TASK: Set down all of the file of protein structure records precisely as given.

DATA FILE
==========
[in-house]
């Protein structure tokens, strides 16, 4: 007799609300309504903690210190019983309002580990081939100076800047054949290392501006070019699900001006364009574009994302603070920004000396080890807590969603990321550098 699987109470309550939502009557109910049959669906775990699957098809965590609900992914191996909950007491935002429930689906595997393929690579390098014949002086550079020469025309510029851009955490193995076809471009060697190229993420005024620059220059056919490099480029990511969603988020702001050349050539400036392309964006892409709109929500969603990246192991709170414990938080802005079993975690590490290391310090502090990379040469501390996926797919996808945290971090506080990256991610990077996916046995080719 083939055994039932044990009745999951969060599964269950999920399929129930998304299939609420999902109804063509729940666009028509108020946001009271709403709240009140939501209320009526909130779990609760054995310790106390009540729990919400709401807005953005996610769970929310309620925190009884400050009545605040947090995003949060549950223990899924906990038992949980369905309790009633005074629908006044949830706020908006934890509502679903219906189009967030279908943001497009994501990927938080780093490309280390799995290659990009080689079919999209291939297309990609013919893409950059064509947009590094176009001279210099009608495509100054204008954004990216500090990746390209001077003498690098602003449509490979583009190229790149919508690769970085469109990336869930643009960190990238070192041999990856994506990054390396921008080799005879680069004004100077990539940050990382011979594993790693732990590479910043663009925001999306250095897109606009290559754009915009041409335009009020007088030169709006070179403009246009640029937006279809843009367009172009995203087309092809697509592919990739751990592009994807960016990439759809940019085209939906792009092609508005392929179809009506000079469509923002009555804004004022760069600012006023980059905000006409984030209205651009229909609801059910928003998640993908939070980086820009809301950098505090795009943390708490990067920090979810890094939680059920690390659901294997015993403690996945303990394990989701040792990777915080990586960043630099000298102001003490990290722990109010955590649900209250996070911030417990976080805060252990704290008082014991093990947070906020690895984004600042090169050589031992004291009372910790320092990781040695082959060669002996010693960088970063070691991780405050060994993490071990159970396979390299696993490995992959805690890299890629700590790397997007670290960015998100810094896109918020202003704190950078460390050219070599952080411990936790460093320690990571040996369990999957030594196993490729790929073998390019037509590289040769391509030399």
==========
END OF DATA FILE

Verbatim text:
[in-house]
């Protein structure tokens, strides 16, 4: 007799609300309504903690210190019983309002580990081939100076800047054949290392501006070019699900001006364009574009994302603070920004000396080890807590969603990321550098 699987109470309550939502009557109910049959669906775990699957098809965590609900992914191996909950007491935002429930689906595997393929690579390098014949002086550079020469025309510029851009955490193995076809471009060697190229993420005024620059220059056919490099480029990511969603988020702001050349050539400036392309964006892409709109929500969603990246192991709170414990938080802005079993975690590490290391310090502090990379040469501390996926797919996808945290971090506080990256991610990077996916046995080719 083939055994039932044990009745999951969060599964269950999920399929129930998304299939609420999902109804063509729940666009028509108020946001009271709403709240009140939501209320009526909130779990609760054995310790106390009540729990919400709401807005953005996610769970929310309620925190009884400050009545605040947090995003949060549950223990899924906990038992949980369905309790009633005074629908006044949830706020908006934890509502679903219906189009967030279908943001497009994501990927938080780093490309280390799995290659990009080689079919999209291939297309990609013919893409950059064509947009590094176009001279210099009608495509100054204008954004990216500090990746390209001077003498690098602003449509490979583009190229790149919508690769970085469109990336869930643009960190990238070192041999990856994506990054390396921008080799005879680069004004100077990539940050990382011979594993790693732990590479910043663009925001999306250095897109606009290559754009915009041409335009009020007088030169709006070179403009246009640029937006279809843009367009172009995203087309092809697509592919990739751990592009994807960016990439759809940019085209939906792009092609508005392929179809009506000079469509923002009555804004004022760069600012006023980059905000006409984030209205651009229909609801059910928003998640993908939070980086820009809301950098505090795009943390708490990067920090979810890094939680059920690390659901294997015993403690996945303990394990989701040792990777915080990586960043630099000298102001003490990290722990109010955590649900209250996070911030417990976080805060252990704290008082014991093990947070906020690895984004600042090169050589031992004291009372910790320092990781040695082959060669002996010693960088970063070691991780405050060994993490071990159970396979390299696993490995992959805690890299890629700590790397997007670290960015998100810094896109918020202003704190950078460390050219070599952080411990936790460093320690990571040996369990999957030594196993490729790929073998390019037509590289040769391509030399």